Key insights gathered that influenced the training programme
Front-liner profile: The Fashion Advisors were largely non-native speakers (from Malaysia, Vietnam and China). As such, they preferred the information to be bite-sized, visual, and easy to understand.
Benjamin Barker’s unique branding: Benjamin Barker’s ads showed men in suits wearing sneakers or on skateboards – “a modern classic gentleman” who didn’t fit the typical bill. As such, Fashion Advisors had to know the seemingly paradoxical brand identity well.
Lack of styling knowledge: Benjamin Barker sold complete outfit for men: shirts, pants, blazers, ties, belts, shoes, pocket squares and lapel pins. But most customers left the store with just what they walked in to buy, because the staff were only able to facilitate a sale but not to upsell. The key issue was that they lacked knowledge of styling (putting together an outfit) necessary for upselling.
Engaging content needed: Knowing how to put together an outfit involved learning about colour theory, what to wear for different occasions, understanding the value of using accessories, and more. To make learning fun and interactive, the training material would have to include game cards, QR codes with links to demonstration videos, and role-play to practise skills.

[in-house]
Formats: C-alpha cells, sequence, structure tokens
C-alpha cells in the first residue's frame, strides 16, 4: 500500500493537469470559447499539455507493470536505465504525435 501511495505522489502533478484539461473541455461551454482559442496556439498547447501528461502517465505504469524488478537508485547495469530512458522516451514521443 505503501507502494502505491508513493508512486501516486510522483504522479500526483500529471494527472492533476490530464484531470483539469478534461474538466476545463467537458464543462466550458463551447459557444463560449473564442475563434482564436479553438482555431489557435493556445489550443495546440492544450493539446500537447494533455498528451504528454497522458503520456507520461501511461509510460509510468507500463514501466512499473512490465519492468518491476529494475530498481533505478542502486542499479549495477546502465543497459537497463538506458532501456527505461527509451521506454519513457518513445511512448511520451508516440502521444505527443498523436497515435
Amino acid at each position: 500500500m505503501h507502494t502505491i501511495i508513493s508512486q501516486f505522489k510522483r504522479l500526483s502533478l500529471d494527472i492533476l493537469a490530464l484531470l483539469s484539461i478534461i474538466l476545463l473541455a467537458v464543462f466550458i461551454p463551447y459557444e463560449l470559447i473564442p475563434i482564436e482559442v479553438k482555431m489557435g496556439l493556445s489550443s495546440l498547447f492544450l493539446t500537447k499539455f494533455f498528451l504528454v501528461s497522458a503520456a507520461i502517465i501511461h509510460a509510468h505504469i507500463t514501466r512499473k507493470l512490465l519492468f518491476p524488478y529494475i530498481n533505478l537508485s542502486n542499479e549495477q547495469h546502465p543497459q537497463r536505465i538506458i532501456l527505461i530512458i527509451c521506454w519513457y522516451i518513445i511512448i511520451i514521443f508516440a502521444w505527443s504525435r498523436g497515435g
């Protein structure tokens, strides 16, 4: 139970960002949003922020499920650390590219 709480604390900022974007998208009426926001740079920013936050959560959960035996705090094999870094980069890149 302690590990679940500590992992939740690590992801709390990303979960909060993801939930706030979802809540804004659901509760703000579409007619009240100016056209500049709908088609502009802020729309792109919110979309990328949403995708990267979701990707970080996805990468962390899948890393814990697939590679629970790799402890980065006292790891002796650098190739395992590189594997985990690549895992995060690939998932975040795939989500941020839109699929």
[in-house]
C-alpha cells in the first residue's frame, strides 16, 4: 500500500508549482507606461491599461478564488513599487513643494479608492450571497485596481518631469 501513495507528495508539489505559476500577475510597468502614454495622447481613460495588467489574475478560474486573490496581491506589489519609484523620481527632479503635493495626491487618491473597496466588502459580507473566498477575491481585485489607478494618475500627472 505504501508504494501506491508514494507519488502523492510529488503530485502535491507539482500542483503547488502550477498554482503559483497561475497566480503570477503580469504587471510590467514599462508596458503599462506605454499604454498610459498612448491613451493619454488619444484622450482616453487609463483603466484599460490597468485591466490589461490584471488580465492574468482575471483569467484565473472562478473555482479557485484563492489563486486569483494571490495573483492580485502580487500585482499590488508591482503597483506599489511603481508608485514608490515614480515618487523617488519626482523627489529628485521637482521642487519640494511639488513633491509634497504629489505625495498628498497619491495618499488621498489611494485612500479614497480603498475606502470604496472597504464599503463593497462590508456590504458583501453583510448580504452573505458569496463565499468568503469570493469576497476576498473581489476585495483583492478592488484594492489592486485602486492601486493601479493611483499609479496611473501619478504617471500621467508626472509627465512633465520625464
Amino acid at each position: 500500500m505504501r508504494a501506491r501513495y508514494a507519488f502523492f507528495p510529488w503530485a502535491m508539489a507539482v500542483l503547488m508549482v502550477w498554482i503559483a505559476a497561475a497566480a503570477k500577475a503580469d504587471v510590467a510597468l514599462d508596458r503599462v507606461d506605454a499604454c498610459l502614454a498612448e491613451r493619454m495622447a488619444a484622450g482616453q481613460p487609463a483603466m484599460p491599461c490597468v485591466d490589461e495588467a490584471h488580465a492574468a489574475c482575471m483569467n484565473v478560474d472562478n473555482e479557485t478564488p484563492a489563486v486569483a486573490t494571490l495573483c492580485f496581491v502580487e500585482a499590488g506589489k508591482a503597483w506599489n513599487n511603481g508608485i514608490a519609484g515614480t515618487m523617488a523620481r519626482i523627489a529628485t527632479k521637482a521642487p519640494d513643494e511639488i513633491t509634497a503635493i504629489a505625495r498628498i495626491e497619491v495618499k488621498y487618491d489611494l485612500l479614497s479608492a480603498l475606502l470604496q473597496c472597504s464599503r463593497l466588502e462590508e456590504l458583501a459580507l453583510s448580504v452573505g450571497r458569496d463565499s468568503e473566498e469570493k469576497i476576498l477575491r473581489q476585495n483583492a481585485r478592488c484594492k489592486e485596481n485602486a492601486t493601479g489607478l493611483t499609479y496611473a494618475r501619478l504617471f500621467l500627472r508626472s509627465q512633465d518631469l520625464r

14 types of customers: From ethnographic observations, 12 customer profile cards were created, detailing what each looked out for, required and preferred. Two additional profiles – Angry and Verbally Abusive – were added to enable staff to practise handling various customer types and scenarios.
Beyond selling: Good customer experience goes beyond being served by a confident and knowledgeable Fashion Advisor. For the staff, it also involved engaging customers in a conversational way or being patient in trying circumstances. As such, soft skills had to be taught.
Time constraints: Setting aside time for training was a challenge because the priority for retail staff was their daily sales and operations. As such, the training had to be designed to be self-administered and integrated into the work-day.
Prototypes of the customer profile cards that were created after the design team spent time in Benjamin Barker stores to observe customer behaviours.